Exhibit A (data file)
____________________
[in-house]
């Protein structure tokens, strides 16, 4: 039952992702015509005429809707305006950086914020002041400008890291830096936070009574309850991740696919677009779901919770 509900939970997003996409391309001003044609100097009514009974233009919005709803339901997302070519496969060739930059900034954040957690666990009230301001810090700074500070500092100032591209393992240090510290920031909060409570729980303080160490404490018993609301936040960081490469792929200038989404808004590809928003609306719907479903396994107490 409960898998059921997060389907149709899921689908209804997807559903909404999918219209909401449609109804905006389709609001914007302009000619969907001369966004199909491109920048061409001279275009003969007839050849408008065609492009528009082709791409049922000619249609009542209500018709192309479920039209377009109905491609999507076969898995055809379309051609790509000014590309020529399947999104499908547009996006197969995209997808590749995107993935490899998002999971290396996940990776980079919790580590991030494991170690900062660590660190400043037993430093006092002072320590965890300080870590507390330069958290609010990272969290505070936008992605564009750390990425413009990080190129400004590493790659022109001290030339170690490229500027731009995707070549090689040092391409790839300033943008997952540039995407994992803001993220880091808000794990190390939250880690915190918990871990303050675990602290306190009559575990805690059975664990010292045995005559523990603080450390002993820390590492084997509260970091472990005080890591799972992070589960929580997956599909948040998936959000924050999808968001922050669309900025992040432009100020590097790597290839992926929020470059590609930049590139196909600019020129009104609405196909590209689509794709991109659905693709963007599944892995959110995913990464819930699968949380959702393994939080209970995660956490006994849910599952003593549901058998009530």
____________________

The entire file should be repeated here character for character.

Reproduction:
[in-house]
């Protein structure tokens, strides 16, 4: 039952992702015509005429809707305006950086914020002041400008890291830096936070009574309850991740696919677009779901919770 509900939970997003996409391309001003044609100097009514009974233009919005709803339901997302070519496969060739930059900034954040957690666990009230301001810090700074500070500092100032591209393992240090510290920031909060409570729980303080160490404490018993609301936040960081490469792929200038989404808004590809928003609306719907479903396994107490 409960898998059921997060389907149709899921689908209804997807559903909404999918219209909401449609109804905006389709609001914007302009000619969907001369966004199909491109920048061409001279275009003969007839050849408008065609492009528009082709791409049922000619249609009542209500018709192309479920039209377009109905491609999507076969898995055809379309051609790509000014590309020529399947999104499908547009996006197969995209997808590749995107993935490899998002999971290396996940990776980079919790580590991030494991170690900062660590660190400043037993430093006092002072320590965890300080870590507390330069958290609010990272969290505070936008992605564009750390990425413009990080190129400004590493790659022109001290030339170690490229500027731009995707070549090689040092391409790839300033943008997952540039995407994992803001993220880091808000794990190390939250880690915190918990871990303050675990602290306190009559575990805690059975664990010292045995005559523990603080450390002993820390590492084997509260970091472990005080890591799972992070589960929580997956599909948040998936959000924050999808968001922050669309900025992040432009100020590097790597290839992926929020470059590609930049590139196909600019020129009104609405196909590209689509794709991109659905693709963007599944892995959110995913990464819930699968949380959702393994939080209970995660956490006994849910599952003593549901058998009530």